Oil and the Future of Energy

Michael Lynch, President and Director of Global Petroleum Service, Strategic Energy and Economic Research Inc. (SEER)

Friday, September 14, 2012, 3:30pm

Spanos Auditorium

This seminar is part of the Jones Seminars on Science, Technology, and Society series.

Much of the debate about the future of energy revolves around impressionistic and subjective judgments. A careful examination of many of the beliefs, such as price expectations and pollution fears, suggests that many of them are not well-founded in facts, with even many apparent experts falling short in their analyses. The current situation strongly resembles the oil crises of the 1970s, when many predicted ever-rising prices, wars over petroleum, and an imminent move to shale oil, electric vehicles, photovoltaics, and other 'new energies,' all of which failed to deliver. We are likely to see a repeat in coming years, and oil and gas will continue to play a major role in energy consumption in the future, with some technologies now being touted returning to the research laboratory.

About the Speaker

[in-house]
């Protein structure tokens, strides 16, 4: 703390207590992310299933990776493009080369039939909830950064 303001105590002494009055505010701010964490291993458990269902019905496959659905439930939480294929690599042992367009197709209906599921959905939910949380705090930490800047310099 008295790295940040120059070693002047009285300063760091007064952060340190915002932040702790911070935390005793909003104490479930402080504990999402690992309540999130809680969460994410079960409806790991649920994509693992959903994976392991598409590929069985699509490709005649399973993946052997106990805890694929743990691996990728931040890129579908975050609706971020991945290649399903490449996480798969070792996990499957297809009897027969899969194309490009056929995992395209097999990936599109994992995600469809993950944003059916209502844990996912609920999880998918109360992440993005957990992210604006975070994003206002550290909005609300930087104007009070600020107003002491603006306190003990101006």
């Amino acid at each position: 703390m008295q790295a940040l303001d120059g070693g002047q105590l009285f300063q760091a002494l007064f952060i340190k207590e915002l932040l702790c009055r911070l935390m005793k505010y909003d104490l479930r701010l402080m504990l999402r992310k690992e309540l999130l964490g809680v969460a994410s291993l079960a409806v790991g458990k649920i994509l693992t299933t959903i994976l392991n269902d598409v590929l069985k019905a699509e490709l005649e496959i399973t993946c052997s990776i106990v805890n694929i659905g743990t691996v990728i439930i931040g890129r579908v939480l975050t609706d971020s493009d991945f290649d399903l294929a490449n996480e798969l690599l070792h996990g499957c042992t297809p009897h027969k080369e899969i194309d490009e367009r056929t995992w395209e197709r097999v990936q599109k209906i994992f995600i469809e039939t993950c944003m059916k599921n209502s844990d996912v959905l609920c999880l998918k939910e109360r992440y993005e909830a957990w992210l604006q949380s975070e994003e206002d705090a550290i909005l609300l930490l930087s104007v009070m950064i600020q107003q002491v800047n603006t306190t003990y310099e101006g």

Michael Lynch has over twenty years’ experience analyzing international energy, particularly oil and gas markets. He has numerous publications in four languages and speaks regularly at international conferences. He is the primary author of Global Petroleum SEER and Global Petroleum Outlook, which provide short- and long-term oil market analyses. Mr. Lynch's previous work has included computer modeling of the world oil market and estimation of the economics of supply for both world oil and natural gas, including LNG supply, and market behavior under normal and disrupted conditions. He has also given testimony and advice to committees of the U.S. Congress and the United Nations, the World Bank, and the International Energy Agency. Before coming to Strategic Energy & Economic Consulting , Inc., Mr. Lynch was Vice President of Oil Services at WEFA, Inc. Prior to coming to WEFA he was Director, Asian Energy and Security, at the Center for International Studies, M.I.T., as well as a Lecturer in the Diplomatic Training Program at the Fletcher School of Law and Diplomacy, Tufts University. Prior to that, he held a number of research positions at M.I.T., as well as serving as a senior associate for the Washington International Energy Group. His work consisted primarily of advising corporations, governments, and industry associations on world oil and gas markets and energy security policy.